Curiosity about a Google search lead me to Precedent for Child Custody. Looking over the blurb for the book greatly annoyed me as a lawyer:
Let me explain why. This blog exists for many reasons such as the following (without any particular order): touting my practice, a place for me to explore subjects that go beyond my actual practice, and educating the public. I noticed a long time ago that - regardless of the disclaimer that is on the right hand side of the screen - many people come here looking for advice about their specific case. Others come looking for information about their specific cases.
I try to be scrupulous (even to the point of being pedantic) about what I write.
This explains why the blurb annoyed me but not what annoyed me about the blurb. Let me do that now.
There is no chance that the judge will research cite cases which identify the precedent in your favor.
I find this less annoying than what follows. Judges are busy and lawyers are expected to be relied upon:
Rule of Professional Conduct Rule 3.3. Candor Toward the Tribunal
(a) A lawyer shall not knowingly:
(1) make a false statement of fact or law to a tribunal or fail to correct a false statement of material fact or law previously made to the tribunal by the lawyer;
( 2) fail to disclose to the tribunal legal authority in the controlling jurisdiction known to the lawyer to be directly adverse to the position of the client and not disclosed by opposing counsel....
And the judges have their own ethical rules:
A judge shall comply with the law,* including the Code of Judicial Conduct.
The judges have their law libraries - whether hard copy or electronic available to them. No judge will refuse to research an issue when confronted with a conflict of law.
I get much more annoyed with this:
Attorneys rely on the cases they use over and over and may not have the knowledge, resources or time to research the new pertinent cases.
I some attorneys who hate research but they do it. The resources are readily available in every county. Thanks to the Indiana Supreme Court, we know have original opinions online. Those who follow this blog regularly know that I get opinions delivered by The Indiana Lawyer via e-mail. I think that takes care of knowledge, resources and time.
What is not mentioned above is that any lawyer not have time to keep up with the law is incompetent and will not be practicing long.
My ire increases with:
The cases offered by the other side may not be on point or may have been overturned.
"Not on point" means that they do not apply to the facts of the case. Those will be batted away by opposing counsel or the judge quickly enough.
Go back and read Rule of Professional Conduct Rule 3.3. Candor Toward the Tribunal about using cases that have been overturned.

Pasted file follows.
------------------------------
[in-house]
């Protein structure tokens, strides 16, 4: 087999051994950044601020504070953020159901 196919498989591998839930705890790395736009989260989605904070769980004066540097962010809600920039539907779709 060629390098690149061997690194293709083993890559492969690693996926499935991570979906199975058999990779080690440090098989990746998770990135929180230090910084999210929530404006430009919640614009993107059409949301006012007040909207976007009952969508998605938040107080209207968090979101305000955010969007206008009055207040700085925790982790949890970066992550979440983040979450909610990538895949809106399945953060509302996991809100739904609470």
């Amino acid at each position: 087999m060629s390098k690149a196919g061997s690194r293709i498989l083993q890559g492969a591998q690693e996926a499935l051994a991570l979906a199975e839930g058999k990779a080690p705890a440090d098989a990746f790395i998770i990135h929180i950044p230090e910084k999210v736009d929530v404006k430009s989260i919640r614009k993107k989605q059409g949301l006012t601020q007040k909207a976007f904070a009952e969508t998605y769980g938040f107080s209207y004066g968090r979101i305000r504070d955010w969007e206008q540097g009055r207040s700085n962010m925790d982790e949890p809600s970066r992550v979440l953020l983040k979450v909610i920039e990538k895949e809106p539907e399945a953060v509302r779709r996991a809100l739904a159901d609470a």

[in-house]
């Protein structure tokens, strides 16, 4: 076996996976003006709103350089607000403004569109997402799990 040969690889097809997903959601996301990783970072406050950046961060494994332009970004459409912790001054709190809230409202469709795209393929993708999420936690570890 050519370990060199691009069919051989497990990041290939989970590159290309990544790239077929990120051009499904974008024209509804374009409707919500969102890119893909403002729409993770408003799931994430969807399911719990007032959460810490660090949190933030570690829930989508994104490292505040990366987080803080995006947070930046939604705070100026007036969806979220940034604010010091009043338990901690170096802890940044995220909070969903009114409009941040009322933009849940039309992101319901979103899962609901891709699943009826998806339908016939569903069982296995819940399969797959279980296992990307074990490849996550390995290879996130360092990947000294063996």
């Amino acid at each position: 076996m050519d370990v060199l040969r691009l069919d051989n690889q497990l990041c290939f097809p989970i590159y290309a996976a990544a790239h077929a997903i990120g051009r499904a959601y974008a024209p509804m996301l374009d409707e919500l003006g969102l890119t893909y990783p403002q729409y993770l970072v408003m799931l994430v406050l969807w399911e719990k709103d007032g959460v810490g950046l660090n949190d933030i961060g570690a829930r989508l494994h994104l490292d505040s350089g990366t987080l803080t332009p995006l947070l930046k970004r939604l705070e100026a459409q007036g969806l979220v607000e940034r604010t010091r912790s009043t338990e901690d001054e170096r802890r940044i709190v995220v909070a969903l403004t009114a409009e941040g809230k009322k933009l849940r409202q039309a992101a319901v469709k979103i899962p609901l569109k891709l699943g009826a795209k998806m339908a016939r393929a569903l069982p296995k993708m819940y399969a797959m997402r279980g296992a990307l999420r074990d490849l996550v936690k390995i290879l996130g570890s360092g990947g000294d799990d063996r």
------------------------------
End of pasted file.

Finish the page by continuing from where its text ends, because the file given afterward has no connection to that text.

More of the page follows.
No, any lawyer doing this will not be long in practice - either he will go broke or the Indiana Disciplinary Commission will remove him.
But here lies the biggest problem:
Precedent set in a tobacco or personal injury case or even a different state may have a point of law that applies to your case. It is not necessary for the precedent to be set in a family law case to help you.
You use foreign law at your own risk. I find myself stymied trying to think how a tobacco or personal injury case may provide precedent in a custody case other some point of procedure, and that will leave me trying to explain the problem in the abstract. Here is how to use foreign precedent in an Indiana court:
- Check the foreign precedent - including its entire line back - against Indiana law to make sure that Indiana has not already considered the same issue. If Indiana has already considered the foreign precedent against how you want to use it, then end of game. If Indiana has ruled that the foreign precedent applies to Indiana, then go to the Indiana case and use it. If Indiana has not ruled one way or another, then go to 2.
- You have to make sure that whatever is the foreign precedent it applies to Indiana's statutory framework. That means go looking at the Indiana Code on custody. Then go to 3.
- Prepare an argument why the foreign case applies to Indiana.
For those thinking of representing yourself, I understand the impulse. You think you should be able to do this without a lawyer. You want to save money.
I strongly suggest that you are wrong. I suggest even more strongly that you follow the label below for pro se parties and study those articles.
What you need to be even more worried about is getting information such as what is offered by this publisher. While the book's index appears impressive, the method used for selling it leaves with serious doubts.